Two teams from the Superleague get to enter the following season’s Champions League. The winners are the obvious first choice side, with the second entrant decided by a play-off between the four teams that finished between second and fifth. Whilst the champions go straight into the group stage, the winner of the play-off isn’t guaranteed a Champions League berth; instead, they’ve got to make it through the Third Qualifying Round first. The runners-up of the play-off stage of the Superleague enter the Europa League, as does the team that wins the Greek Cup.

Baffled football fan Greece

The play-off for the Champions League and Europa League places is an enjoyably convoluted affair. All four teams play each other twice more, just as they did in the league. The difference is that they don’t all start the process on zero points. The team that finished fifth does, with the other four receiving a number of points depending on how many points ahead of fifth they ended the season. This is then divided by five to give them their weighting for the play-off. Say the fifth-placed team ended the season on 60 points and the fourth finished it with 65, third with 70, and second with 83 - that’s a difference of 5, 10, and 13. They will therefore begin the play-offs with 1, 2, and 3 points respectively. Told you it was convoluted.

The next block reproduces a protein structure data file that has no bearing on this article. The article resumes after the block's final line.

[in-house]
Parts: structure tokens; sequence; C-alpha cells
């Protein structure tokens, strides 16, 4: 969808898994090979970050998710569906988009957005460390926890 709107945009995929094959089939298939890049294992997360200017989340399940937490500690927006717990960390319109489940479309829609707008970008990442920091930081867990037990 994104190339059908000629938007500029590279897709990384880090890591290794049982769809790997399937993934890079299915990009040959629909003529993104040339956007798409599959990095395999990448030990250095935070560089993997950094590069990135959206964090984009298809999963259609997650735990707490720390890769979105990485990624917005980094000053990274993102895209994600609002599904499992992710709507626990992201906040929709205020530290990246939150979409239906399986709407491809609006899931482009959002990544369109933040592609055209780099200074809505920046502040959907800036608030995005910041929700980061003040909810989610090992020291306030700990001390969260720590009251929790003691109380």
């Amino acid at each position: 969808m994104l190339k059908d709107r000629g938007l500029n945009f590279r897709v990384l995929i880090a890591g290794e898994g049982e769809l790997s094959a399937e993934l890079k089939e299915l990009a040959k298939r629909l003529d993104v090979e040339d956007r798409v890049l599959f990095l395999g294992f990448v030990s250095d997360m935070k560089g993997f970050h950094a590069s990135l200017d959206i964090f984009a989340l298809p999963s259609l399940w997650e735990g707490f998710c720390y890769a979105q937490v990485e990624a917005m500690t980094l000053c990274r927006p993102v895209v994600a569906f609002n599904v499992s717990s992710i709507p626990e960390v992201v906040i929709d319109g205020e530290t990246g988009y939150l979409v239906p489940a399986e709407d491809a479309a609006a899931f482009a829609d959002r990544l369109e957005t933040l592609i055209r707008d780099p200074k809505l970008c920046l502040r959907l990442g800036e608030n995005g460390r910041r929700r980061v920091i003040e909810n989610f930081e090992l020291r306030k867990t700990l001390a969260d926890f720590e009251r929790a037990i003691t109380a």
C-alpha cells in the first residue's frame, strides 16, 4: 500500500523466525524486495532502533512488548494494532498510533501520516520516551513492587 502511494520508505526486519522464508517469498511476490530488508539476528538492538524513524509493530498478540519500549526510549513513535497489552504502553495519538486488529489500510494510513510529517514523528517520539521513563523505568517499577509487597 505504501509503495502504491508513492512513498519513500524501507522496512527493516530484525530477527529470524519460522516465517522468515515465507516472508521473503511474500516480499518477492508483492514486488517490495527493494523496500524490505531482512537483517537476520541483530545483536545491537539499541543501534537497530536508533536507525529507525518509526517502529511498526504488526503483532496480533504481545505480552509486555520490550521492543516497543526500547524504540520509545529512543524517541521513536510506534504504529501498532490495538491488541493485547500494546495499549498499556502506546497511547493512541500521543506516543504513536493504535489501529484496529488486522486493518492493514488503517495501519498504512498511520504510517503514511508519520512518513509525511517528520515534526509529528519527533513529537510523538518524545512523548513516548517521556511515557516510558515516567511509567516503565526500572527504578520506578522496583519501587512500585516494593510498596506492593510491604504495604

Greek Superleague History

The first ever professional league in Greece was formed in 1927 with the title of the ‘Panhellenic Championship’. Another league under the name of the ‘Hellenic Association of Amateur Athletics’ had existed between 1905 and 1912, but the word ‘amateur’ is the clue for that one. In the wake of the First World War, two football associations were formed to control the sport in their areas. There was one for Athens and Piraeus and another for Thessaloniki. In 1923 it was decided that it would be fun to discover which team was the best, so there was a cup final to decide who would be crowned the Panhellenic Champion.

Olympiacos Players 1950s
έργο αυτού που το δημοσιεύει [CC BY-SA 3.0 or CC BY-SA 3.0], via Wikimedia Commons

The same thing didn’t happen the following year as the association that had been controlling teams from Athens and Piraeus split in two. By 1927 it was felt that there should be a definitive champion of Greece, so a national championship was formed with the agreement of all three of Greece's Football Associations. This competition was repeated in 1929 and again over the following few years. Teams didn’t automatically get to take part in it, however, instead needing to qualify through their own local competitions. It wasn’t until 1959 that a proper Greek league was set-up when the Alpha Ethniki was formed, becoming the basis for the Superleague that exists today.

Remarkably, only four teams have ever won the Greek top-flight since its inception in its current form in 1959. The competition has been dominated by the three teams from Athens and its surrounding areas, with only POAK from Thessaloniki managing to break that up. Perhaps even more remarkable is the fact that Olympiacos have won the Greek championship the same number of times on their own as the other three clubs have won it combined. Panathinaikos have been crowned champions seventeen times, AEK Athens ten times, and PAOK have won it twice. Olympiacos, meanwhile, have picked up the title twenty-nine times to date.